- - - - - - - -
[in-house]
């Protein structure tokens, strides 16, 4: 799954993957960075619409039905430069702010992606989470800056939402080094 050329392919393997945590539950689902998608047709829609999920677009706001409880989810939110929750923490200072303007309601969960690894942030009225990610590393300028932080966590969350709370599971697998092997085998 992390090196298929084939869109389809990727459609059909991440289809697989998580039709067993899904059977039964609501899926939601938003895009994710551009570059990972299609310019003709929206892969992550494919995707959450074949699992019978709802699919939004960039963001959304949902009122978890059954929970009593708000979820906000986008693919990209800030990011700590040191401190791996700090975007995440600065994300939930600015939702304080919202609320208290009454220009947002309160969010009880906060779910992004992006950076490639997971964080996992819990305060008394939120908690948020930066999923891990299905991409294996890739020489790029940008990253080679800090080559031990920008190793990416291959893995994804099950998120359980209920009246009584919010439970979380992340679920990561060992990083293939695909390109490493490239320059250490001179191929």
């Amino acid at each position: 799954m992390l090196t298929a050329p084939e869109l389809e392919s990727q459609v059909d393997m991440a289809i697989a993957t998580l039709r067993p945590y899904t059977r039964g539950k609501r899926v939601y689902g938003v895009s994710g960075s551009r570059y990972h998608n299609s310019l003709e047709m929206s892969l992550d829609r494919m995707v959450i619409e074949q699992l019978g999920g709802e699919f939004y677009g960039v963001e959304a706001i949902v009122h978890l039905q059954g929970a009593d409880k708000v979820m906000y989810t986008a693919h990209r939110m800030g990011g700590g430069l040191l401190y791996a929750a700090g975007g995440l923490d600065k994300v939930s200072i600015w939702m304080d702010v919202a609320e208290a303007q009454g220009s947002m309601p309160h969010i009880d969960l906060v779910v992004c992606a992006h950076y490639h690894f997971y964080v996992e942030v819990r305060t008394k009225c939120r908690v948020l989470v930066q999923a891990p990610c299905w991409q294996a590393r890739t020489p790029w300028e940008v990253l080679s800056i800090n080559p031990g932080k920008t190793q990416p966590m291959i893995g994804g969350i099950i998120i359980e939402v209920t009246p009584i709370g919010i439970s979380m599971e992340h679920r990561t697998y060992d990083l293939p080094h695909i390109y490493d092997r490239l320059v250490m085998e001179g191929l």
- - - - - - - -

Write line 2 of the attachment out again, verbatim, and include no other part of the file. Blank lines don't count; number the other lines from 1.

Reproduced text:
């Protein structure tokens, strides 16, 4: 799954993957960075619409039905430069702010992606989470800056939402080094 050329392919393997945590539950689902998608047709829609999920677009706001409880989810939110929750923490200072303007309601969960690894942030009225990610590393300028932080966590969350709370599971697998092997085998 992390090196298929084939869109389809990727459609059909991440289809697989998580039709067993899904059977039964609501899926939601938003895009994710551009570059990972299609310019003709929206892969992550494919995707959450074949699992019978709802699919939004960039963001959304949902009122978890059954929970009593708000979820906000986008693919990209800030990011700590040191401190791996700090975007995440600065994300939930600015939702304080919202609320208290009454220009947002309160969010009880906060779910992004992006950076490639997971964080996992819990305060008394939120908690948020930066999923891990299905991409294996890739020489790029940008990253080679800090080559031990920008190793990416291959893995994804099950998120359980209920009246009584919010439970979380992340679920990561060992990083293939695909390109490493490239320059250490001179191929």